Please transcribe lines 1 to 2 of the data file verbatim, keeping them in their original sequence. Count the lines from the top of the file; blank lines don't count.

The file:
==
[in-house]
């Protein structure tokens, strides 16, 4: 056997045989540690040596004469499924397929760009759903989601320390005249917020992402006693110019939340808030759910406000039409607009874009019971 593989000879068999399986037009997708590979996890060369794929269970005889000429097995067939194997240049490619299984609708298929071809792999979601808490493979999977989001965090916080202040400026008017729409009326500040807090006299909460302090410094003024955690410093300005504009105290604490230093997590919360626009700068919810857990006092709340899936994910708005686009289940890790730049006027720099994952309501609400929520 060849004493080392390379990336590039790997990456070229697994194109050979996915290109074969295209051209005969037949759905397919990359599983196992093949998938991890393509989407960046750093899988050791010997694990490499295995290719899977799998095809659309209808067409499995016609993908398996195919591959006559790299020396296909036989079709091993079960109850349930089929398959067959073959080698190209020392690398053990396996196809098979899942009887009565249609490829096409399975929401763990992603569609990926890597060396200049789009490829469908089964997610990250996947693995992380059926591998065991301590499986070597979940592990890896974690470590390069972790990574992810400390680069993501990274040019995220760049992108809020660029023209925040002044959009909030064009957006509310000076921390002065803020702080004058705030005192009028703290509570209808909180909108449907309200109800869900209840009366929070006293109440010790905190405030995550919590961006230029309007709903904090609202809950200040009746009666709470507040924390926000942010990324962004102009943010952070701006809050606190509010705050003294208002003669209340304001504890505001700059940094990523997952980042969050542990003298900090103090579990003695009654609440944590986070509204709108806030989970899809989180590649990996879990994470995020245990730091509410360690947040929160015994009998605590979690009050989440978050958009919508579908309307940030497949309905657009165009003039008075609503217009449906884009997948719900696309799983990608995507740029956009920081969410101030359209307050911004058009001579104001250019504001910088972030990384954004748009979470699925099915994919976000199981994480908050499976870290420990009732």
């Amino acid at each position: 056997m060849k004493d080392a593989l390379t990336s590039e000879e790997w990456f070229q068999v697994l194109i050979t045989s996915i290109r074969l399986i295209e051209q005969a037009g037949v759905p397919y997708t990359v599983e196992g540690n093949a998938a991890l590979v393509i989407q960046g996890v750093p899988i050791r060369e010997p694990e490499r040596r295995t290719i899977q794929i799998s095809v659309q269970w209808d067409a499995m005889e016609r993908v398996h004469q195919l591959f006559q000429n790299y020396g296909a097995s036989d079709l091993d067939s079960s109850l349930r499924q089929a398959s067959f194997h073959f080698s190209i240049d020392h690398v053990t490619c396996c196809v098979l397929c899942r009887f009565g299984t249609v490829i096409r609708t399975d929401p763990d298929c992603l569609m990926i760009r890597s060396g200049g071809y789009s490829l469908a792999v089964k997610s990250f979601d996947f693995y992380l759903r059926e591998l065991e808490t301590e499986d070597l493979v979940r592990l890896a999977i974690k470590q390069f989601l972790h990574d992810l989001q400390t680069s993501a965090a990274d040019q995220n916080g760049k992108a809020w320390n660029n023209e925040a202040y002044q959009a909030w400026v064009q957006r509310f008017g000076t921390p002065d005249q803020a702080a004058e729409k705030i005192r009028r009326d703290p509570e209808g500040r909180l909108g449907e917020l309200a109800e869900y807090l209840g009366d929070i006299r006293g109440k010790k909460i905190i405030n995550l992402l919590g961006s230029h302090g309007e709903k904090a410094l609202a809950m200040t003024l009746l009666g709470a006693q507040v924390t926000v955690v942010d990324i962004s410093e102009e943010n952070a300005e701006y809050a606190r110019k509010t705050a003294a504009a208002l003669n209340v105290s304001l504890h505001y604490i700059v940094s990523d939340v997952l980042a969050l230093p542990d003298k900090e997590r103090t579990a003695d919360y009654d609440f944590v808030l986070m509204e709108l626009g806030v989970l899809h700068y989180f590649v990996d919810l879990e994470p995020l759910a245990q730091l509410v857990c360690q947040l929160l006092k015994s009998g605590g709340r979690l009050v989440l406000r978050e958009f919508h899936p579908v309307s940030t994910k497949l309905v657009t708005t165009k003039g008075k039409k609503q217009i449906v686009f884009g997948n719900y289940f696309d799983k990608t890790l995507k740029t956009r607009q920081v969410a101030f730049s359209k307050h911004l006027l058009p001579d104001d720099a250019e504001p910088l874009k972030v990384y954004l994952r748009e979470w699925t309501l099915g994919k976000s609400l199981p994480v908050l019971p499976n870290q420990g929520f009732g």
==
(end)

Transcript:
[in-house]
């Protein structure tokens, strides 16, 4: 056997045989540690040596004469499924397929760009759903989601320390005249917020992402006693110019939340808030759910406000039409607009874009019971 593989000879068999399986037009997708590979996890060369794929269970005889000429097995067939194997240049490619299984609708298929071809792999979601808490493979999977989001965090916080202040400026008017729409009326500040807090006299909460302090410094003024955690410093300005504009105290604490230093997590919360626009700068919810857990006092709340899936994910708005686009289940890790730049006027720099994952309501609400929520 060849004493080392390379990336590039790997990456070229697994194109050979996915290109074969295209051209005969037949759905397919990359599983196992093949998938991890393509989407960046750093899988050791010997694990490499295995290719899977799998095809659309209808067409499995016609993908398996195919591959006559790299020396296909036989079709091993079960109850349930089929398959067959073959080698190209020392690398053990396996196809098979899942009887009565249609490829096409399975929401763990992603569609990926890597060396200049789009490829469908089964997610990250996947693995992380059926591998065991301590499986070597979940592990890896974690470590390069972790990574992810400390680069993501990274040019995220760049992108809020660029023209925040002044959009909030064009957006509310000076921390002065803020702080004058705030005192009028703290509570209808909180909108449907309200109800869900209840009366929070006293109440010790905190405030995550919590961006230029309007709903904090609202809950200040009746009666709470507040924390926000942010990324962004102009943010952070701006809050606190509010705050003294208002003669209340304001504890505001700059940094990523997952980042969050542990003298900090103090579990003695009654609440944590986070509204709108806030989970899809989180590649990996879990994470995020245990730091509410360690947040929160015994009998605590979690009050989440978050958009919508579908309307940030497949309905657009165009003039008075609503217009449906884009997948719900696309799983990608995507740029956009920081969410101030359209307050911004058009001579104001250019504001910088972030990384954004748009979470699925099915994919976000199981994480908050499976870290420990009732």